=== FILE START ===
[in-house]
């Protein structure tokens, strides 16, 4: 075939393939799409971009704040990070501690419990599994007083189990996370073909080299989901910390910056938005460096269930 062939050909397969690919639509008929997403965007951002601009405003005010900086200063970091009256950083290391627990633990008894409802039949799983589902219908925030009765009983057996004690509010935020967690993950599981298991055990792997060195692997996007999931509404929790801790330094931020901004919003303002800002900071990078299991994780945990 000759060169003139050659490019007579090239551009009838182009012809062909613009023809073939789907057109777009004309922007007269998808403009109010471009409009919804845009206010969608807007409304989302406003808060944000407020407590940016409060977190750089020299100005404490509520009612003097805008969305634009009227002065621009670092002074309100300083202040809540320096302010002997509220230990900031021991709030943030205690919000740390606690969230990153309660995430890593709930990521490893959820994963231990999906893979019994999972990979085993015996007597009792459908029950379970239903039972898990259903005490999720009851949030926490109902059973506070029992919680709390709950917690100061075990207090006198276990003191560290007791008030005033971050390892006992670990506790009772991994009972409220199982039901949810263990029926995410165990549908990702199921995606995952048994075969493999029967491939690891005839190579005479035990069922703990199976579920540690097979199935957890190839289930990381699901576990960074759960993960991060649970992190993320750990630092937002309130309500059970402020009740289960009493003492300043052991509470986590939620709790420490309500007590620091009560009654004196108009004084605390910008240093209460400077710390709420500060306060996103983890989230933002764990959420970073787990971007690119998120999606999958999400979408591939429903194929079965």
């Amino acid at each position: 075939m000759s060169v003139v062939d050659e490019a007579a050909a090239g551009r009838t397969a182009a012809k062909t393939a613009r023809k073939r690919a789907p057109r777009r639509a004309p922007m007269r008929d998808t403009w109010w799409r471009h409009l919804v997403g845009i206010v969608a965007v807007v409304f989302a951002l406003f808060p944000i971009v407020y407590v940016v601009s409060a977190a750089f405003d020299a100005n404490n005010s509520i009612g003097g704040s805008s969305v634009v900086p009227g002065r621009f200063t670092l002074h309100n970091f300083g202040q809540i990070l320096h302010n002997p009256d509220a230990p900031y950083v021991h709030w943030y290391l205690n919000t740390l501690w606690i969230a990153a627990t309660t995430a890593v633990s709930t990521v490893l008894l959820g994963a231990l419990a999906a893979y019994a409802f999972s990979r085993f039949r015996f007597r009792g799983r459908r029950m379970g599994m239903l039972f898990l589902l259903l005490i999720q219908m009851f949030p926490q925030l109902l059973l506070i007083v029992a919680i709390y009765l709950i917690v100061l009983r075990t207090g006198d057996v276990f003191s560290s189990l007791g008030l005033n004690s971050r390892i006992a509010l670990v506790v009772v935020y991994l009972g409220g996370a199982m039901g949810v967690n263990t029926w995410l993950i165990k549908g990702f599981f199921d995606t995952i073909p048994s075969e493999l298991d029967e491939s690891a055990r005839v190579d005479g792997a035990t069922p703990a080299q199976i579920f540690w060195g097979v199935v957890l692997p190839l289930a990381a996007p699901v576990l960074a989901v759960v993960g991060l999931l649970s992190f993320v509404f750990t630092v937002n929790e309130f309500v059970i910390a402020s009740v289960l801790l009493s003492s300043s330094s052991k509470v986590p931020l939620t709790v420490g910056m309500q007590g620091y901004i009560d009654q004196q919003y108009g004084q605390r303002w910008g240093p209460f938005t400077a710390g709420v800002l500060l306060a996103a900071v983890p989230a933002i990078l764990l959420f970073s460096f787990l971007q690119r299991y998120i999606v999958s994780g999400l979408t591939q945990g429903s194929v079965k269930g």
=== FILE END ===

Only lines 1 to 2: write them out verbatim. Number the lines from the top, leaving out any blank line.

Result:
[in-house]
């Protein structure tokens, strides 16, 4: 075939393939799409971009704040990070501690419990599994007083189990996370073909080299989901910390910056938005460096269930 062939050909397969690919639509008929997403965007951002601009405003005010900086200063970091009256950083290391627990633990008894409802039949799983589902219908925030009765009983057996004690509010935020967690993950599981298991055990792997060195692997996007999931509404929790801790330094931020901004919003303002800002900071990078299991994780945990 000759060169003139050659490019007579090239551009009838182009012809062909613009023809073939789907057109777009004309922007007269998808403009109010471009409009919804845009206010969608807007409304989302406003808060944000407020407590940016409060977190750089020299100005404490509520009612003097805008969305634009009227002065621009670092002074309100300083202040809540320096302010002997509220230990900031021991709030943030205690919000740390606690969230990153309660995430890593709930990521490893959820994963231990999906893979019994999972990979085993015996007597009792459908029950379970239903039972898990259903005490999720009851949030926490109902059973506070029992919680709390709950917690100061075990207090006198276990003191560290007791008030005033971050390892006992670990506790009772991994009972409220199982039901949810263990029926995410165990549908990702199921995606995952048994075969493999029967491939690891005839190579005479035990069922703990199976579920540690097979199935957890190839289930990381699901576990960074759960993960991060649970992190993320750990630092937002309130309500059970402020009740289960009493003492300043052991509470986590939620709790420490309500007590620091009560009654004196108009004084605390910008240093209460400077710390709420500060306060996103983890989230933002764990959420970073787990971007690119998120999606999958999400979408591939429903194929079965």